Swindle v. United States of America

Filing 4

MEMORANDUM OF OPINION. Signed by Judge L Scott Coogler on 11/15/2017. (PSM)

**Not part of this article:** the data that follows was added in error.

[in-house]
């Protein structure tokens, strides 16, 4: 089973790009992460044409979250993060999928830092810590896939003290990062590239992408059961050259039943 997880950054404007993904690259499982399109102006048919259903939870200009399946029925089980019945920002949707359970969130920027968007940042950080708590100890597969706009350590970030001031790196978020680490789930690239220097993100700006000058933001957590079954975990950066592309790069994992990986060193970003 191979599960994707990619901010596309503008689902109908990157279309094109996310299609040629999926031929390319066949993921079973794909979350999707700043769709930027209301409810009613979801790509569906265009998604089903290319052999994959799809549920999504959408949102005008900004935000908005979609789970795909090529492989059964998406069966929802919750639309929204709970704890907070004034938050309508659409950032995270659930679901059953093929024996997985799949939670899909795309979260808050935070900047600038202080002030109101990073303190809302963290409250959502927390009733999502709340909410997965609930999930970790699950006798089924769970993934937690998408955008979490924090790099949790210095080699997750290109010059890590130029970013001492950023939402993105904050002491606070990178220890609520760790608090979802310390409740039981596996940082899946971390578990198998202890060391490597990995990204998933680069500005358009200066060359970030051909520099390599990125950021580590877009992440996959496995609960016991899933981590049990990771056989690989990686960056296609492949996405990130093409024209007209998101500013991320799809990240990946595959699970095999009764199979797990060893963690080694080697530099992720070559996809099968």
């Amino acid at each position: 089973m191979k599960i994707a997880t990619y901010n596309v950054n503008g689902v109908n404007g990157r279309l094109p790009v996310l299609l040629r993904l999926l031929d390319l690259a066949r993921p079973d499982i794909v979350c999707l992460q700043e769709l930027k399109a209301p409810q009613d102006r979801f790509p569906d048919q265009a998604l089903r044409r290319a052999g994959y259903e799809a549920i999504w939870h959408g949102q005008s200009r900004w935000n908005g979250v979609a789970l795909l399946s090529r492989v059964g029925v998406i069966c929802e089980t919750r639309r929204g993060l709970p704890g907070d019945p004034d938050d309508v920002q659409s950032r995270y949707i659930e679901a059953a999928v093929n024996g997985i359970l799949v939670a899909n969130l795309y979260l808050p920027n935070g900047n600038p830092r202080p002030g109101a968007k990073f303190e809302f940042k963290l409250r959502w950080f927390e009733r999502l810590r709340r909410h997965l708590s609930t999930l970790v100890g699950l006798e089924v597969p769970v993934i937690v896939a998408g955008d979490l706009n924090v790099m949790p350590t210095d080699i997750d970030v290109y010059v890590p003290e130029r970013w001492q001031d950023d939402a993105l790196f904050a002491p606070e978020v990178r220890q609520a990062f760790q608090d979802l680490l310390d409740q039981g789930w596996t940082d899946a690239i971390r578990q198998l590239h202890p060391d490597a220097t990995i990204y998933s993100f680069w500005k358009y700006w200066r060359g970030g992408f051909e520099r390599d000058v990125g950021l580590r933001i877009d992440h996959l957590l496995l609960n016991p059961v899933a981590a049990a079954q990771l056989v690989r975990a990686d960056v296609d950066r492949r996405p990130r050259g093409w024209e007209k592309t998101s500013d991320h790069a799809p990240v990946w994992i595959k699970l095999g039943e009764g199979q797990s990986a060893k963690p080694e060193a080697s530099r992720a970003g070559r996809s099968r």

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FILED 2017 Nov-15 PM 04:06 U.S. DISTRICT COURT N.D. OF ALABAMA IN THE UNITED STATES DISTRICT COURT FOR THE NORTHERN DISTRICT OF ALABAMA WESTERN DIVISION ADAM SHANE SWINDLE, Petitioner, vs. UNITED STATES OF AMERICA Respondent. ) ) ) ) ) ) ) ) 7:17-cv-8017-LSC (7:15-cr-247-LSC-SGC) MEMORANDUM OF OPINION Petitioner Adam Shane Swindle (“Swindle”) has filed with the Clerk of this Court a motion pursuant to 28 U.S.C. § 2255 to vacate, set aside, or correct his sentence. (Doc. 1.) The United States opposes the motion. (Doc. 3.) For the following reasons, the motion is due to be denied. I. Background On July 30, 2015, a federal grand jury in the Northern District of Alabama indicted Swindle on three counts: distribution of child pornography in violation of 18 U.S.C. § 2252A(a)(2) (Count 1); receipt of child pornography in violation of 18 U.S.C. § 2252A(a)(2) (Count 2); and possession of child pornography in violation of 18 U.S.C. § 2252A(a)(5)(B) & (b)(2) (Count 3). 1 On October 20, 2015, Swindle pled guilty to Counts 2 and 3 pursuant to a signed plea agreement, and the Government agreed to dismiss Count 1. As stated in the factual basis of the plea agreement and stipulated to by Swindle, the images of child pornography possessed and received by Swindle are of real children, some under the age of 12, engaged in sexually explicit conduct, including but not limited to actual or simulated sexual intercourse, actual or simulated masturbation, and the lascivious exhibition of the genitals or pubic area of the person. There was an appeal waiver in the plea agreement, but it listed as exceptions claims of ineffective assistance of counsel, among other things. This Court sentenced Swindle on March 1, 2016, to 168 months’ imprisonment as to Counts 2 and 3, separately, to run concurrent with the other, followed by a lifetime term of supervised release and a $200.00 felony assessment. Count 1 was dismissed at sentencing pursuant to the plea agreement. Judgment was entered on March 1, 2016. Swindle appealed, but he later moved to voluntarily dismiss his appeal, and it was dismissed by the Eleventh Circuit Court of Appeals on June 10, 2016. Swindle filed the instant § 2255 motion on April 25, 2017. II. Discussion 2 Section 2255 permits a federal prisoner to bring a collateral challenge by moving the sentencing court to vacate, set aside, or correct the sentence. 28 U.S.C. § 2255(a). Once a petitioner files a § 2255 motion, “[u]nless the motion and the files and records of the case conclusively show that the prisoner is entitled to no relief, the court shall . . . grant a prompt hearing thereon, determine the issues and make findings of fact and conclusions of law with respect thereto.” Id. § 2255(b). A petitioner is entitled to an evidentiary hearing if he “alleges facts that, if true, would entitle him to relief.” Aron v. United States, 291 F.3d 708, 715 n.6 (11th Cir. 2002). “[A] petitioner need only allege—not prove—reasonably specific, nonconclusory facts that, if true, would entitle him to relief.” Id. at 715 n.6. However, this Court need not hold a hearing if the allegations are “patently frivolous,” “based upon unsupported generalizations,” or “affirmatively contradicted by the record.” Holmes v. United States, 876 F.2d 1545, 1553 (11th Cir. 1989); see, e.g., Lynn v. United States, 365 F.3d 1225, 1239 (11th Cir. 2004) (“Because the . . . affidavits submitted by Lynn amount to nothing more than mere conclusory allegations, the district court was not required to hold an evidentiary hearing on the issues and correctly denied Lynn’s § 2255 motion.”). Swindle asserts two grounds in support of his request for relief: 1) counsel was ineffective for failing to object and allowing Swindle to enter a plea of guilty to 3 an insufficient factual basis; and 2) counsel was ineffective for allowing Swindle to enter his plea of guilty unknowingly and involuntarily. As an initial matter, Swindle waived certain rights when he entered into his guilty plea, but he did not waive the right to raise a claim of ineffective assistance of counsel on appeal or on collateral attack. Moreover, claims of ineffective assistance of counsel are not required to be raised on direct appeal and may be raised for the first time in a § 2255 motion. Massaro v. United States, 538 U.S. 500, 504 (2003). The Sixth Amendment guarantees the right to effective assistance of counsel in all criminal prosecutions. Yarborough v. Gentry, 540 U.S. 1, 4 (2003). The standard applicable to claims of ineffective assistance of counsel in post-conviction motions is well-established: relief will not be granted unless the petitioner can show not only that counsel’s performance was deficient but also that such deficient performance prejudiced his defense. Strickland v. Washington, 466 U.S. 668, 687 (1984). More specifically, the movant must show that: (1) his counsel’s representation fell below an objective standard of reasonableness; and (2) there is a reasonable probability that, but for his counsel’s unprofessional errors, the result of the proceeding would have been different. Id. at 687-88. The court need not “address both components of the inquiry if the defendant makes an insufficient showing on one.” Id. at 697. In determining whether an attorney’s performance fell 4 below the objective standard of reasonableness, the court is highly deferential to counsel’s decisions and must keep in mind that “a fair assessment of attorney performance requires that every effort be made to eliminate the distorting effects of hindsight, to reconstruct the circumstances of counsel’s challenged performance, and to evaluate the conduct from counsel’s perspective at the time.” Id. at 689. The court must also indulge a strong presumption that counsel’s performance falls within the “wide range of reasonable professional assistance.” Id. When seeking to overcome this presumption, a movant cannot rely on bare accusations and complaints, but instead “must identify the acts or omissions of counsel that are alleged not to have been the result of reasonable professional judgment.” Id. at 690. Strickland’s two part standard is applicable to ineffective-assistance claims arising out of the plea process. Hill v. Lockhart, 474 U.S. 52, 57 (1985). With regard to the prejudice prong in the context of a guilty plea, the defendant must show “that there is a reasonable probability that, but for counsel’s errors, he would not have pleaded guilty and would have insisted on going to trial.” Id. at 59. A. The factual basis for Swindle’s guilty plea was sufficient, and therefore defense counsel was not ineffective for failing to object Swindle essentially argues that because he never admitted to having violated the particular federal statutes that criminalize the conduct to which he pled guilty, the factual basis of his guilty plea was insufficient, and, by extension, his counsel 5 was ineffective for failing to object to it. He also appears to contend that because he was not questioned in detail about his crimes during his plea hearing, there was an insufficient factual basis for his plea. (See Doc. 1 at 25 (“The Court never asked Petitioner any questions regarding his description of the crimes, nor was the prosecution or any law enforcement officer called upon to testify as to what Petitioner did to establish that all of the essential elements were admitted to by Petitioner.”). As an initial matter, Swindle’s claim that the factual basis for his plea was insufficient is likely barred by the appeal waiver in his plea agreement and thus not cognizable by this Court on collateral review. Swindle’s efforts to couch the claim as one of ineffective assistance of counsel in order to avoid the appeal waiver do not go unnoticed by this Court. Nonetheless, the Court will address the claim. Before entering judgment on a guilty plea, the court must determine that there is a factual basis for the plea. Fed. R. Crim. P. 11(b)(3). “The standard for evaluating challenges to the factual basis for a guilty plea is whether the trial court was presented with evidence from which it could reasonably find that the defendant was guilty.” United States v. Frye, 402 F.3d 1123, 1128 (11th Cir. 2005) (quotations omitted). “There is a strong presumption that the statements made during the [plea] colloquy are true,” United States v. Medlock, 12 F.3d 185, 187 (11th Cir. 6 1994), and “when a defendant makes statements under oath at a plea colloquy, he bears a heavy burden to show his statements were false,” United States v. Rogers, 848 F.2d 166, 168 (11th Cir. 1988). In this case, the factual basis of Swindle’s plea agreement plainly proves how Swindle received and possessed images of child pornography. The factual basis proves that a computer forensic examination of Swindle’s laptop computer revealed 75 videos of child pornography and that the images of child pornography on Swindle’s computer were possessed on September 17, 2014, and received between roughly March 23, 2014, and April 25, 2014, by Swindle. Swindle initialed and signed just below the factual basis of the plea agreement acknowledging that the factual basis establishes that the images of child pornography possessed and received by Swindle are of real children engaged in sexually explicit conduct, including but not limited to, actual or simulated sexual intercourse, actual or simulated masturbation, and the lascivious exhibition of the genitals or pubic area of a person. Swindle also initialed and signed acknowledging that the factual basis clearly states how Swindle used the internet to receive and possess images of child pornography that were produced in other states and traveled in interstate commerce, via the internet. The factual basis provides sufficient facts for every element of the crimes to which Swindle pled guilty. 7 Further, the Court specifically addressed the factual basis of the plea agreement at Swindle’s plea hearing, and asked Swindle, “When you signed it there on page five, were you stipulating and agreeing that the factual basis that precedes your signature is true and correct and I should rely upon it?” (Doc. 38 at 17.) Swindle responded, “Yes, it is correct.” (Id.) It follows that defense counsel was not ineffective for failing to object to the factual basis and allowing Swindle to plead guilty pursuant to the plea agreement. See, e.g. Chandler v. Moore, 240 F.3d 907, 917 (11th Cir. 2001) (counsel is not ineffective for failing to raise a non-meritorious objection). In sum, this claim is due to be denied without an evidentiary hearing because it is “affirmatively contradicted by the record.” Holmes, 876 F.2d at 1553. B. Swindle entered a knowing and voluntary plea of guilty, and therefore defense counsel was not ineffective Swindle also claims that his “understanding when he signed the stipulation was that the alleged facts contained in the Factual Basis could only be used by the Court to calculate his sentence and not to determine whether or not he was guilty of committing each alleged violation.” (Doc. 1 at 25-26.) He thus alleges that his plea was not knowing and voluntary. Again, Swindle’s claim, which would likely be barred by the appeal waiver in his plea agreement, is couched in his ineffective 8 assistance of counsel claim, i.e., that counsel should not have let him plead. All of his assertions are refuted by the record. The plea hearing for Swindle fully satisfied the requirements of Federal Rule of Criminal Procedure 11. The Court placed Swindle under oath, addressed him personally in open court, and sufficiently informed Swindle of the nature of the charges against him and the consequences of a guilty plea. (See generally Doc. 38.) The Court properly made sure Swindle had sufficient understanding to enter a knowing and voluntary plea, and properly advised Swindle of all the rights he was giving up by pleading guilty. Furthermore, the Court specifically inquired as to whether Swindle was entering a voluntary guilty plea: THE COURT: All right. I need to make sure this is your free and voluntary act. SWINDLE: It is. THE COURT: You are not being forced to do this; you understand everything. So I am going to make further explanation and ask you some more questions. You’re charged—and it’s my understanding from the plea agreement that you and the government have entered into an agreement where you are going to plead guilty to count two and count three of the indictment; is that correct? SWINDLE: Yes, Your Honor. (Doc. 38 at 9.) The Court properly confirmed again that Swindle was knowingly and voluntarily pleading guilty because Swindle was, in fact, guilty: 9 THE COURT: Has anybody threatened you, forced you, or coerced you in any way to get you to plead guilty? SWINDLE: No, Your Honor. THE COURT: Are you wanting to plead guilty because you are guilty? SWINDLE: Yes. … THE COURT: Have you heard anything today that I have said or otherwise that’s changed your mind and made you not want to plead guilty? SWINDLE: Oh, No, Your Honor. THE COURT: Do you realize that even though you signed all these documents you can plead not guilty and go to trial? SWINDLE: Yes, Your Honor. … THE COURT: To the offense charged against you in Count II and III of the Indictment, how do you plead? SWINDLE: Guilty. (Id. at 8-19.) Swindle also specifically acknowledged reading and signing the plea agreement and discussing it with defense counsel. (Id. at 16.) Swindle cannot now 10 cast doubt on his sworn testimony by offering conclusory allegations that he did not understand what he was doing. See e.g., Medlock, 12 F.3d at 187. Because Swindle’s claim that his plea was not knowing and voluntary is refuted by the record, his counsel could not have been constitutionally ineffective for failing to advise him not to plead guilty. In fact, defense counsel effectively and strategically negotiated, as enumerated in the plea agreement, the dismissal of Count One of the Indictment: Distribution of Child Pornography. Further, during the change of plea hearing, Swindle testified under oath that he received adequate time to consult with defense counsel concerning the charges and consideration of possible defenses. (Doc. 38 at 3-4.) Swindle also testified under oath that he was satisfied with defense counsel’s performance: THE COURT: Let’s talk about your lawyer; he is sitting there with you. How has he done as far as attorney goes? SWINDLE: He has been great, Your Honor. THE COURT: Do you have any complaints about his representation of you? SWINDLE: No, Your Honor. THE COURT: Has he spent what you think to be a sufficient amount of time helping you with your case? SWINDLE: Yes, Your Honor. 11 (Id. at 3-4.) The evidence was overwhelming, Swindle voluntarily chose to plead guilty, and the record makes clear that defense counsel was competent in allowing Swindle to make the reasonable and strategic choice to plead guilty. An evidentiary hearing is not warranted on this claim because it is “affirmatively contradicted by the record.” Holmes, 876 F.2d at 1553. III. Conclusion For the foregoing reasons, Swindle’s § 2255 motion is due to be denied. Additionally, pursuant to Rule 11 of the Rules Governing § 2255 Proceedings, the Court has evaluated the claims within the petition for suitability for the issuance of a certificate of appealability (“COA”). Rule 22(b) of the Federal Rules of Appellate Procedure provides that when an appeal is taken by a petitioner, the district judge who rendered the judgment “shall” either issue a COA or state the reasons why such a certificate should not issue. Pursuant to 28 U.S.C. § 2253(c)(2), a COA may issue only when the petitioner “has made a substantial showing of the denial of a constitutional right.” This showing can be established by demonstrating that “reasonable jurists could debate whether (or for that matter, agree that) the petition should have been resolved in a different manner” or that the issues were “adequate to deserve encouragement to proceed further.” Slack v. McDaniel, 529 U.S. 473, 484 (2000) (citing Barefoot v. Estelle, 463 U.S. 880, 893 & 12 n.4 (1983)). For procedural rulings, a COA will issue only if reasonable jurists could debate whether the petition states a valid claim of the denial of a constitutional right and whether the court’s procedural ruling was correct. Id. The Court finds that reasonable jurists could not debate its resolution of the claims presented in this habeas corpus petition. Accordingly, a COA will not issue from this Court. The Court will enter a separate order in conformity with this Memorandum of Opinion. DONE and ORDERED on November 15, 2017. _____________________________ L. Scott Coogler United States District Judge 160704 13